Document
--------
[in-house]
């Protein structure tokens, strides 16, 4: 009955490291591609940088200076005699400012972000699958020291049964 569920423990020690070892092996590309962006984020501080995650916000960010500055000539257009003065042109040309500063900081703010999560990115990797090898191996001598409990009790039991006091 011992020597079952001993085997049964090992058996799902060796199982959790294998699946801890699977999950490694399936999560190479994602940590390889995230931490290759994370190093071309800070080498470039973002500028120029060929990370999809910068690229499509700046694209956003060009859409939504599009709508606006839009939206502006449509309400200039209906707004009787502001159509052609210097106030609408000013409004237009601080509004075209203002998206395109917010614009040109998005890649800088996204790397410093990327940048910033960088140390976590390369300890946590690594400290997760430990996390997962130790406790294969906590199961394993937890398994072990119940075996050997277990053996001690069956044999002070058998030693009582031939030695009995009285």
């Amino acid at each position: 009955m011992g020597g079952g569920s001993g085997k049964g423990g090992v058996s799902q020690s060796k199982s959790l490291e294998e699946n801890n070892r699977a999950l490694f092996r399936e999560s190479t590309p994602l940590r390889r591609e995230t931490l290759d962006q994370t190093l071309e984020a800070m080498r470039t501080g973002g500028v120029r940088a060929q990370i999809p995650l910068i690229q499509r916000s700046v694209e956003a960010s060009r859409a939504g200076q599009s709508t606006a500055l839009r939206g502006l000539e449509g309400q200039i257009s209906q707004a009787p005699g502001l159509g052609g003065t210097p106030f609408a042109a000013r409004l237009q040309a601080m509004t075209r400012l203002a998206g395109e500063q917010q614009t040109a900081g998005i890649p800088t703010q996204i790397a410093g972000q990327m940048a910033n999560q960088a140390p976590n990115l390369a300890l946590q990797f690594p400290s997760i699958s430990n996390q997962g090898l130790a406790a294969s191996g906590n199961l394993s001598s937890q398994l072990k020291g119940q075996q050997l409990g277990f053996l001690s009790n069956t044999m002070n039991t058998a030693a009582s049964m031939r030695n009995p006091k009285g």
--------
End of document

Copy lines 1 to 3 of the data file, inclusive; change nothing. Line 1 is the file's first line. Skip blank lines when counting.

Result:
[in-house]
């Protein structure tokens, strides 16, 4: 009955490291591609940088200076005699400012972000699958020291049964 569920423990020690070892092996590309962006984020501080995650916000960010500055000539257009003065042109040309500063900081703010999560990115990797090898191996001598409990009790039991006091 011992020597079952001993085997049964090992058996799902060796199982959790294998699946801890699977999950490694399936999560190479994602940590390889995230931490290759994370190093071309800070080498470039973002500028120029060929990370999809910068690229499509700046694209956003060009859409939504599009709508606006839009939206502006449509309400200039209906707004009787502001159509052609210097106030609408000013409004237009601080509004075209203002998206395109917010614009040109998005890649800088996204790397410093990327940048910033960088140390976590390369300890946590690594400290997760430990996390997962130790406790294969906590199961394993937890398994072990119940075996050997277990053996001690069956044999002070058998030693009582031939030695009995009285």
């Amino acid at each position: 009955m011992g020597g079952g569920s001993g085997k049964g423990g090992v058996s799902q020690s060796k199982s959790l490291e294998e699946n801890n070892r699977a999950l490694f092996r399936e999560s190479t590309p994602l940590r390889r591609e995230t931490l290759d962006q994370t190093l071309e984020a800070m080498r470039t501080g973002g500028v120029r940088a060929q990370i999809p995650l910068i690229q499509r916000s700046v694209e956003a960010s060009r859409a939504g200076q599009s709508t606006a500055l839009r939206g502006l000539e449509g309400q200039i257009s209906q707004a009787p005699g502001l159509g052609g003065t210097p106030f609408a042109a000013r409004l237009q040309a601080m509004t075209r400012l203002a998206g395109e500063q917010q614009t040109a900081g998005i890649p800088t703010q996204i790397a410093g972000q990327m940048a910033n999560q960088a140390p976590n990115l390369a300890l946590q990797f690594p400290s997760i699958s430990n996390q997962g090898l130790a406790a294969s191996g906590n199961l394993s001598s937890q398994l072990k020291g119940q075996q050997l409990g277990f053996l001690s009790n069956t044999m002070n039991t058998a030693a009582s049964m031939r030695n009995p006091k009285g």